University of Ibadan students protest water scarcity

Students of the University of Ibadan (UI) trooped out in their hundreds on Thursday to protest the failure of the school management to supply water and electricity on the school campus.

The protest, which started early in the morning, was initially peaceful as the students refrained from closing the gates to the university. It, however, later took a violent dimension when the protesters attempted to picket their colleagues, who wanted to avoid participation and go for their classes instead.

The protestors forced their colleagues out of classes and frustrated movement of vehicles and motor bikes within the campus. They also prevented any form of electronic coverage of the action. One student, who dared to prove deviant to the rule, was given the beating of his life.

Carrying placards with inscriptions critical of the authorities, the students vowed to go on with the protest until the management takes action to address the problem at hand.

The premier university has been suffering from epileptic power supply in the recent times. This has, in turn, affected water supply to hostels and other parts of the community. Hundreds of students who participated in yesterday’s demonstration ensured that all activities in the school were paralysed.

They did not just close the school access gates; they locked them up with padlocks and went away with keys to make movement of people and vehicles in and out of the campus impossible.

In areas where there are no gates, the students stationed some of their members to block such exits in order to prevent free flow.

Addressing his colleagues, Tokunbo Salako, president of the Student’s Union of the institution, explained that the leadership of the students had held a meeting with the vice chancellor (VC), Isaac Adewole, who told them that he and his team are helpless about the development.

He added that the VC said the university is only sharing from the burden of lack of electricity and poor water supply which is affecting the entire nation.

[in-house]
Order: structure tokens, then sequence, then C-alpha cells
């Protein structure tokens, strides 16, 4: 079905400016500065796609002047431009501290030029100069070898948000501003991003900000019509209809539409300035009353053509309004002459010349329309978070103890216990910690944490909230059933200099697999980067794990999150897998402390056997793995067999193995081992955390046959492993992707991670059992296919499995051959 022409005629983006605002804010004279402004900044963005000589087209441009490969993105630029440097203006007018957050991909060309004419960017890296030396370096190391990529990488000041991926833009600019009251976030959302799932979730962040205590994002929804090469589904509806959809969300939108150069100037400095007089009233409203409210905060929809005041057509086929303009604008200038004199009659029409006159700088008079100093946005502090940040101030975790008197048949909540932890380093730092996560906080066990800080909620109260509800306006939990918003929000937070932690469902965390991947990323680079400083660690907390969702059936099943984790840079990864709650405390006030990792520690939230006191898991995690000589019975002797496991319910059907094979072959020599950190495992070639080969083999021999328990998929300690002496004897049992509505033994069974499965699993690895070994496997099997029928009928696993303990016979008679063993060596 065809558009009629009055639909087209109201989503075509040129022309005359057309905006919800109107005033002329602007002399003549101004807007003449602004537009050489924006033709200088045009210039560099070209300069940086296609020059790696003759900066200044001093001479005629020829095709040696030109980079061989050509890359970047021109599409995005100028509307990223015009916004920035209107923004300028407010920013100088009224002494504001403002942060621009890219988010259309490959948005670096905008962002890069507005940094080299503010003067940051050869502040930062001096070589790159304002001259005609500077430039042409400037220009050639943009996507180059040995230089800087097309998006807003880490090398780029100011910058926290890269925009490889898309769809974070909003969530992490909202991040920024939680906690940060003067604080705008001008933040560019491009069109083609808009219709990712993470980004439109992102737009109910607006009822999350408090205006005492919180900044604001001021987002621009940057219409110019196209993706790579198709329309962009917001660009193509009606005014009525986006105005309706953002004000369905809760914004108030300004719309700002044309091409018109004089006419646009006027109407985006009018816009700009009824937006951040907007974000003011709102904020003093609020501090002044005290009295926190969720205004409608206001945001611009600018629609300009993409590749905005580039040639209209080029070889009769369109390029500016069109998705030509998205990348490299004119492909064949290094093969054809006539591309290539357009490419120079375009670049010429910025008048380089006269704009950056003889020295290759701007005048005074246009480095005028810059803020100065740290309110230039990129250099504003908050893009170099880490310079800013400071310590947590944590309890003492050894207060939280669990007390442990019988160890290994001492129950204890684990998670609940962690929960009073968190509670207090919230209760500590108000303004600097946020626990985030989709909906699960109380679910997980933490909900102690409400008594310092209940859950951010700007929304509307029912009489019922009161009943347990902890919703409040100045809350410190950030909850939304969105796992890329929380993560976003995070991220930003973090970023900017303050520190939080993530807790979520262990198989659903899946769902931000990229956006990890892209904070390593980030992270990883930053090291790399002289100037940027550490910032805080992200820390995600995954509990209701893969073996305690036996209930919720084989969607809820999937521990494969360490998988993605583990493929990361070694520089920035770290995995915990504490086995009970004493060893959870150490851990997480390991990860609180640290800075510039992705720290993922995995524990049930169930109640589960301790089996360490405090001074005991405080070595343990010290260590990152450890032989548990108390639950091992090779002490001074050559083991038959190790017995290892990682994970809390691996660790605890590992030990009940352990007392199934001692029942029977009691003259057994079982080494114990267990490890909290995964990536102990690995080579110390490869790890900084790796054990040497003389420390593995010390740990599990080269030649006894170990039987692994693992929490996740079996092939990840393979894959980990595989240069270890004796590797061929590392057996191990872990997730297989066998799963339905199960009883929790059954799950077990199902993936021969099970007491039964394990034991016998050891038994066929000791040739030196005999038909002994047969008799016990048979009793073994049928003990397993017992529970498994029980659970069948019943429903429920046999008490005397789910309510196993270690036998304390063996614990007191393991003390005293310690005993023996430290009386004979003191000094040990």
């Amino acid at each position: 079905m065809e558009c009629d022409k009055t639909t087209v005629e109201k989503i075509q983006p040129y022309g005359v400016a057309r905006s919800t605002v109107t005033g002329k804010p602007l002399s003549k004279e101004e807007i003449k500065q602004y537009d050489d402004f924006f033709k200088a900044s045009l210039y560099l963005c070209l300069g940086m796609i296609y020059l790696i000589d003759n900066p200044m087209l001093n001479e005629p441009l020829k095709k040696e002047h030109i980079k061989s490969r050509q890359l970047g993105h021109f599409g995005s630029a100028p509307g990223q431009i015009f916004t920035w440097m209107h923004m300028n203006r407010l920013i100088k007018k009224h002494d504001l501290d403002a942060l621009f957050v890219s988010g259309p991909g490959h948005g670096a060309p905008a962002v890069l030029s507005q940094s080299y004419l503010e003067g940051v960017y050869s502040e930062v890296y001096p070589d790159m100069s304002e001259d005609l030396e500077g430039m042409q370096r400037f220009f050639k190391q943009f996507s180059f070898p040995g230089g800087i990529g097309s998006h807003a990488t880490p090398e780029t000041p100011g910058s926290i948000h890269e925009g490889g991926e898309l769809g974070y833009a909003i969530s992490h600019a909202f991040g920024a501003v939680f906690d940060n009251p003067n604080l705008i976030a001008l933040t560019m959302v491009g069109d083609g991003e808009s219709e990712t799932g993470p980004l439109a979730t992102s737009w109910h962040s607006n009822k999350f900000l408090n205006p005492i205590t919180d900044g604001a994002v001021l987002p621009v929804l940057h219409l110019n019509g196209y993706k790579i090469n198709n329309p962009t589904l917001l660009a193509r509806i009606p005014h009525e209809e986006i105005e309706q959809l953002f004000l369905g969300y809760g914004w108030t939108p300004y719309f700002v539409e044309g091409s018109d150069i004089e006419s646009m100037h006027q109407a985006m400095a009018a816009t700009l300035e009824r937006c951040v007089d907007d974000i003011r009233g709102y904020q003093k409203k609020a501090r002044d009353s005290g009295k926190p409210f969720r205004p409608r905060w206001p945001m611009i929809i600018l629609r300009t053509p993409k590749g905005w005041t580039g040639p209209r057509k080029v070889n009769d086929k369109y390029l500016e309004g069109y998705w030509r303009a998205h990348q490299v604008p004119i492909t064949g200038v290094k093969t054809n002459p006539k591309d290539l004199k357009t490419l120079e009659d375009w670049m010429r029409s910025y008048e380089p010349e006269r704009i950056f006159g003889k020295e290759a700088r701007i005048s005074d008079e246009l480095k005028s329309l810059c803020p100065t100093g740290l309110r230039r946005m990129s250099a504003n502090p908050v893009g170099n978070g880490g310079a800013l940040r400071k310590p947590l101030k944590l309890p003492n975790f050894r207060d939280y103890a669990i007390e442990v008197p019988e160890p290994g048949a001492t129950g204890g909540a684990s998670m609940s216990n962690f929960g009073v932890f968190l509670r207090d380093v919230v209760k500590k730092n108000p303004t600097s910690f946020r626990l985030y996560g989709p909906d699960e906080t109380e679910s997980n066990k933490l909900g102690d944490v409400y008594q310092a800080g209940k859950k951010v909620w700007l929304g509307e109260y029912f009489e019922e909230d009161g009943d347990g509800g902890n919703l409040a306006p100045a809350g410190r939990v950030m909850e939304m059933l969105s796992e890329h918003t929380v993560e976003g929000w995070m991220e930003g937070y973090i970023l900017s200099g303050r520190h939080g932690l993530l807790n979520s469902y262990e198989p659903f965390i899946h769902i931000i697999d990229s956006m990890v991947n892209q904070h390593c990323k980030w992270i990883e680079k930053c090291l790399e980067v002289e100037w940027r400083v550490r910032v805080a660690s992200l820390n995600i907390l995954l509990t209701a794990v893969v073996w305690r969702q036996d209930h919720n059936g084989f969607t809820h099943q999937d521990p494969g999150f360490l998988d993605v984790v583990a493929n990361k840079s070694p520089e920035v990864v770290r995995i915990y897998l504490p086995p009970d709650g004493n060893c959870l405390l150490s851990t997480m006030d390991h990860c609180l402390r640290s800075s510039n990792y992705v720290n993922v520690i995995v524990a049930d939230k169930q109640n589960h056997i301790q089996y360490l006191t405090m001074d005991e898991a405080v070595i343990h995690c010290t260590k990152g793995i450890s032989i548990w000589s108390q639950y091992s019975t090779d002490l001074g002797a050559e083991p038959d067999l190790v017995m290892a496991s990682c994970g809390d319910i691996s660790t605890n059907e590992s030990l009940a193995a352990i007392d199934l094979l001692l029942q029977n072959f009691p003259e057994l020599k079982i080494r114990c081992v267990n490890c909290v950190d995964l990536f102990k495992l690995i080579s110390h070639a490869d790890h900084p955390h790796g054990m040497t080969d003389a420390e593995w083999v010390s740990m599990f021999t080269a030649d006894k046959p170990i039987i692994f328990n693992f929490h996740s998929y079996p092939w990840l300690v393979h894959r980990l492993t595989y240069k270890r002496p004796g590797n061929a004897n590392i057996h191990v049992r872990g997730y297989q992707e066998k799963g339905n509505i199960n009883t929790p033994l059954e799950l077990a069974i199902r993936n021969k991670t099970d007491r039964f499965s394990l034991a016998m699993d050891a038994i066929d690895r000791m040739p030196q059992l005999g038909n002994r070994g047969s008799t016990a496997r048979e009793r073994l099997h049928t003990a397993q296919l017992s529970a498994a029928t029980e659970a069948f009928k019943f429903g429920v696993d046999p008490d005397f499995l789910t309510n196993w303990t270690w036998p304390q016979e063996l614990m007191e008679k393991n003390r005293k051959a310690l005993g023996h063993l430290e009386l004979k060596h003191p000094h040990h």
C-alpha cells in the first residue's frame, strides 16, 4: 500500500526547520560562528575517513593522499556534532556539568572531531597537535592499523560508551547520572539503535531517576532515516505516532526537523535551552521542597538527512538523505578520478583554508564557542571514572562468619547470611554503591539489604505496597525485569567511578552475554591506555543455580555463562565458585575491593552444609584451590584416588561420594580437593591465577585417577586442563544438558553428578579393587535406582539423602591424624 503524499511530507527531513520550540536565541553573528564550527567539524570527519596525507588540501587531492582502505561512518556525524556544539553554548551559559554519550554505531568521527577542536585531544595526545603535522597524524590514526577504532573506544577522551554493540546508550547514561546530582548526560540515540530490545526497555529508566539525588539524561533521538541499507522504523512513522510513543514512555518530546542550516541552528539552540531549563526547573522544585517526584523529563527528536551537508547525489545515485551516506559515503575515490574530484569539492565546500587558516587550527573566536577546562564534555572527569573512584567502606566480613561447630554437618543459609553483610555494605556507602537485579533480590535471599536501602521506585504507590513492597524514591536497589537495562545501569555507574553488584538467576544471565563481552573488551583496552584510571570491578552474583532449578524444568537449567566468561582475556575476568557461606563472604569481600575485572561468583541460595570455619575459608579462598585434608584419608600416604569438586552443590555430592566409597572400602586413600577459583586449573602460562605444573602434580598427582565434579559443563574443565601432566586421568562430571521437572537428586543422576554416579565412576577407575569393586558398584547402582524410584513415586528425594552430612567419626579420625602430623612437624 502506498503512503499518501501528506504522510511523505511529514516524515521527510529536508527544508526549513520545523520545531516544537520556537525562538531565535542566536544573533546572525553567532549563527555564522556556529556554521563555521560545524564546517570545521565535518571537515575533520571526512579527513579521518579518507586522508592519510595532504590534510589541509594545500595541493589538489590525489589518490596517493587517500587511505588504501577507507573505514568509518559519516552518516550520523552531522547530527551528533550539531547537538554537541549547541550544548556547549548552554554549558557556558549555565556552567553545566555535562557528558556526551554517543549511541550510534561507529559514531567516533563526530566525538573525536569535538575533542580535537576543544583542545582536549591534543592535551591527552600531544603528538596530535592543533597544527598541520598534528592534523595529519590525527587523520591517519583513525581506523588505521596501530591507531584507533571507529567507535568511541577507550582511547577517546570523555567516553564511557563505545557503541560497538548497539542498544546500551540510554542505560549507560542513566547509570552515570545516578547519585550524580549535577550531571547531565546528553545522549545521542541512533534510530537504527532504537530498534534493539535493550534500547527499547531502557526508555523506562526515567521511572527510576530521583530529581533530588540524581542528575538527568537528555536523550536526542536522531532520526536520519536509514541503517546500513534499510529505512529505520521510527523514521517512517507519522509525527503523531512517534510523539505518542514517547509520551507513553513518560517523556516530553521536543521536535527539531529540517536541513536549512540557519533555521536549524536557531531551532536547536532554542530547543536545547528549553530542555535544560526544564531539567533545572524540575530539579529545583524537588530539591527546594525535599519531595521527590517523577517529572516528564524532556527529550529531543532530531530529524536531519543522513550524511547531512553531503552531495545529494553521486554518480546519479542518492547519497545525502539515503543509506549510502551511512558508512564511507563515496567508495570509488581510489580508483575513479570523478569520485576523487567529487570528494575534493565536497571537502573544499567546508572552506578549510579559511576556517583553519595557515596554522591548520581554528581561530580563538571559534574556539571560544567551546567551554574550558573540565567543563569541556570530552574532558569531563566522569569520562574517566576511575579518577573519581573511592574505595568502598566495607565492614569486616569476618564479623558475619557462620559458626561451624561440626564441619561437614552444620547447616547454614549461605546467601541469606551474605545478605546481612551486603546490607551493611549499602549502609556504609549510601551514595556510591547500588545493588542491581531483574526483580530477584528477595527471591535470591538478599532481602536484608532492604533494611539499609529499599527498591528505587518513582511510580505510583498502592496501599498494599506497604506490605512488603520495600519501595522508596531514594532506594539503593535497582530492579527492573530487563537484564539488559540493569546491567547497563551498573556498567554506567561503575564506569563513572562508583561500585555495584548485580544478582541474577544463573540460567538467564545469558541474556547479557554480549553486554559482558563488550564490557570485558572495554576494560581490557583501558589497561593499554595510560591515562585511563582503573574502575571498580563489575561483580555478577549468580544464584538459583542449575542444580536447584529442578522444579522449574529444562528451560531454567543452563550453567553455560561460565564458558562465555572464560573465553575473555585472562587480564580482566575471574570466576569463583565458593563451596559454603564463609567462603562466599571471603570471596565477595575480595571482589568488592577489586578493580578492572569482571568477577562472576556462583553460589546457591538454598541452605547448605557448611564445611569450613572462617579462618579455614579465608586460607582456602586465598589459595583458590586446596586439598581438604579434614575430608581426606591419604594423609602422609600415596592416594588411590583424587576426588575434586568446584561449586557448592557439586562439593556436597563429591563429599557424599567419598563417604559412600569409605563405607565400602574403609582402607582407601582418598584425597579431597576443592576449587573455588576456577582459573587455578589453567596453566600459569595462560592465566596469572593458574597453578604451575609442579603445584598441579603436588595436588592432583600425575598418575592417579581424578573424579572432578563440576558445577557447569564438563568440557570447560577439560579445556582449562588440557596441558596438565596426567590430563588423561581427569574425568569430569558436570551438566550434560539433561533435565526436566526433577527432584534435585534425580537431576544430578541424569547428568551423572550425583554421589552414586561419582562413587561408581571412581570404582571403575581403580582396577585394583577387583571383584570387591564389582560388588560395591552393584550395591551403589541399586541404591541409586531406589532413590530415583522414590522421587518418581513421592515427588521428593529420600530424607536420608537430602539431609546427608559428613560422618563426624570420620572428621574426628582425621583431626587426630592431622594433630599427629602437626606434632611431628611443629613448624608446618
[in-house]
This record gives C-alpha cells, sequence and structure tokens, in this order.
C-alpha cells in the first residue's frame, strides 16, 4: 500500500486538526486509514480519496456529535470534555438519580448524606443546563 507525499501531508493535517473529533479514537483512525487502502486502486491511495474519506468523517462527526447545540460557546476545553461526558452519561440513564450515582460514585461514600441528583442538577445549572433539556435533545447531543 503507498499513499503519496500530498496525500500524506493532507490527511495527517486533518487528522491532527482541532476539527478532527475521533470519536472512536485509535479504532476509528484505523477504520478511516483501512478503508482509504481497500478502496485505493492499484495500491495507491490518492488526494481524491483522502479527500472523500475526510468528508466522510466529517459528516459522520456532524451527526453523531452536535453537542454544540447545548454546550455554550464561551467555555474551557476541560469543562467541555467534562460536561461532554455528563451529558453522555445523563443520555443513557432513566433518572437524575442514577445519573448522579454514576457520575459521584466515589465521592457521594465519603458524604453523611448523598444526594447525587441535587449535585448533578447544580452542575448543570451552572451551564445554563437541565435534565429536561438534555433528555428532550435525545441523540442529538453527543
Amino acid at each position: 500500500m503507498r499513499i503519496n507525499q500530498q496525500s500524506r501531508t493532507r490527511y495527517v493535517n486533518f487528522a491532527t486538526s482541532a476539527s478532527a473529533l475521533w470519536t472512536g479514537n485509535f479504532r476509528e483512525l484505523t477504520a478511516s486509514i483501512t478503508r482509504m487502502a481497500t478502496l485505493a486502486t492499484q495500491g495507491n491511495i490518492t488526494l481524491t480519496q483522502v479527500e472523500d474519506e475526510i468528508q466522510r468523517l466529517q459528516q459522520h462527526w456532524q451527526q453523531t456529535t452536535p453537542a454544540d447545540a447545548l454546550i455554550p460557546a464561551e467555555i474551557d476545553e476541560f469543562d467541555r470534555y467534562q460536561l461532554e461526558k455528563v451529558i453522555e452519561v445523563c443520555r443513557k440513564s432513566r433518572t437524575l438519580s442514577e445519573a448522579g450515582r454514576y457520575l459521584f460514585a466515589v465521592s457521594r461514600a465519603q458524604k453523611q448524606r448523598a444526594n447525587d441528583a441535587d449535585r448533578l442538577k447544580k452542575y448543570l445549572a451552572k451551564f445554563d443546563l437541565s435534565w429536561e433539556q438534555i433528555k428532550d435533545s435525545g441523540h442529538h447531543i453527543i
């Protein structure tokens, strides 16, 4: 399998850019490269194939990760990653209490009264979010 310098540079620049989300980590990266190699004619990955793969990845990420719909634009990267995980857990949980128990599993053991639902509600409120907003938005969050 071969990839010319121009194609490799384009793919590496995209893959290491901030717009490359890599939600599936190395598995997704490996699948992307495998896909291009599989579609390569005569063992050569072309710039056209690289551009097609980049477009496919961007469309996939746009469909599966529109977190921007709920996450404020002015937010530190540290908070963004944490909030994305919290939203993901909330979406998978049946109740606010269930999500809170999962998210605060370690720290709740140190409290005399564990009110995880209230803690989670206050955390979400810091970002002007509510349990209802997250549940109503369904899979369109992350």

But Mr Salako asked the school authority to address the lopsidedness in electricity rationing in the campus which has made some parts to enjoy more hours of supply at the expense of others. He cited the example of Kuti, Jaja and Tedda halls, which are very close to the administrative block of the institution as enjoying more stable electricity supply than Independence and Idia halls, where power is often available for only an average of three hours daily.

Student united for power

The students met later in the day, this generated fears in some quarters that they might mobilise to the office of the Power Holdings Company of Nigeria (PHCN) to vent their anger.

Joke Akinpelu, the university’s public relations officers (PRO), who spoke with journalists on the incident, noted that the institution was grossly disappointed with the students. She explained that the VC spent about two hours with the students leadership on Wednesday to explain the challenges the institution is facing on providing electricity to the community.

“The UI has spent up to N200 million in the last six months to address the issue,” she said, adding that though the Federal Government provides N16m for monthly overhead cost, the university spent N20 million on diesel alone in May.

She also denied the allegation that the VC told the students that whoever feels bad about the situation should go home.

“Can a VC who spent over two hours explaining situation to them do that?” She asked.

Mrs Akinpelu stressed the commitment of the university towards creating a conducive and convenient environment for study, praying for the understanding of the students.

SOURCE: 234next

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